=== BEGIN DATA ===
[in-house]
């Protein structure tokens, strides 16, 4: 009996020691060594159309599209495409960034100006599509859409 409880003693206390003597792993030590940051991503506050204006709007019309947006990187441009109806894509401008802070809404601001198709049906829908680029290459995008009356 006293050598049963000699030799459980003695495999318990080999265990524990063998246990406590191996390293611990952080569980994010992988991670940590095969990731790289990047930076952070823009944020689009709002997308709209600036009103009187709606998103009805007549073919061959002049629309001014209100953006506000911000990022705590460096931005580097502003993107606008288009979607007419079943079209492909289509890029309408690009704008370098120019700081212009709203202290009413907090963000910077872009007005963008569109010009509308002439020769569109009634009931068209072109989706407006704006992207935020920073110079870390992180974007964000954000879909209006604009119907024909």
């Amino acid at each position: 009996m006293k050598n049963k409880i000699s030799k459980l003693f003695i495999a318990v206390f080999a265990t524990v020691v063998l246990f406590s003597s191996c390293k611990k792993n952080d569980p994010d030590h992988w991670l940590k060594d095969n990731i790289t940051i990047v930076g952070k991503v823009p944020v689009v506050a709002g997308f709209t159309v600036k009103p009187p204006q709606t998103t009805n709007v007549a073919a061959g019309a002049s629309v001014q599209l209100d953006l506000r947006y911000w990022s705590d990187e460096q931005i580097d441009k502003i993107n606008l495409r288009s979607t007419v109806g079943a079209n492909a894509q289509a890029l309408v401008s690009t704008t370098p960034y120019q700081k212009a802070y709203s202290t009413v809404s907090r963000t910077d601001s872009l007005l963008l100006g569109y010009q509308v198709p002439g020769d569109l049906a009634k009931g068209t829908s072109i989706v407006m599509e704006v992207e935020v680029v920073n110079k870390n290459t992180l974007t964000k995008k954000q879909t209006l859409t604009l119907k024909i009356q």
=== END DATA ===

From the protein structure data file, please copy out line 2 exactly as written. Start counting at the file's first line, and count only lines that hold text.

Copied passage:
């Protein structure tokens, strides 16, 4: 009996020691060594159309599209495409960034100006599509859409 409880003693206390003597792993030590940051991503506050204006709007019309947006990187441009109806894509401008802070809404601001198709049906829908680029290459995008009356 006293050598049963000699030799459980003695495999318990080999265990524990063998246990406590191996390293611990952080569980994010992988991670940590095969990731790289990047930076952070823009944020689009709002997308709209600036009103009187709606998103009805007549073919061959002049629309001014209100953006506000911000990022705590460096931005580097502003993107606008288009979607007419079943079209492909289509890029309408690009704008370098120019700081212009709203202290009413907090963000910077872009007005963008569109010009509308002439020769569109009634009931068209072109989706407006704006992207935020920073110079870390992180974007964000954000879909209006604009119907024909």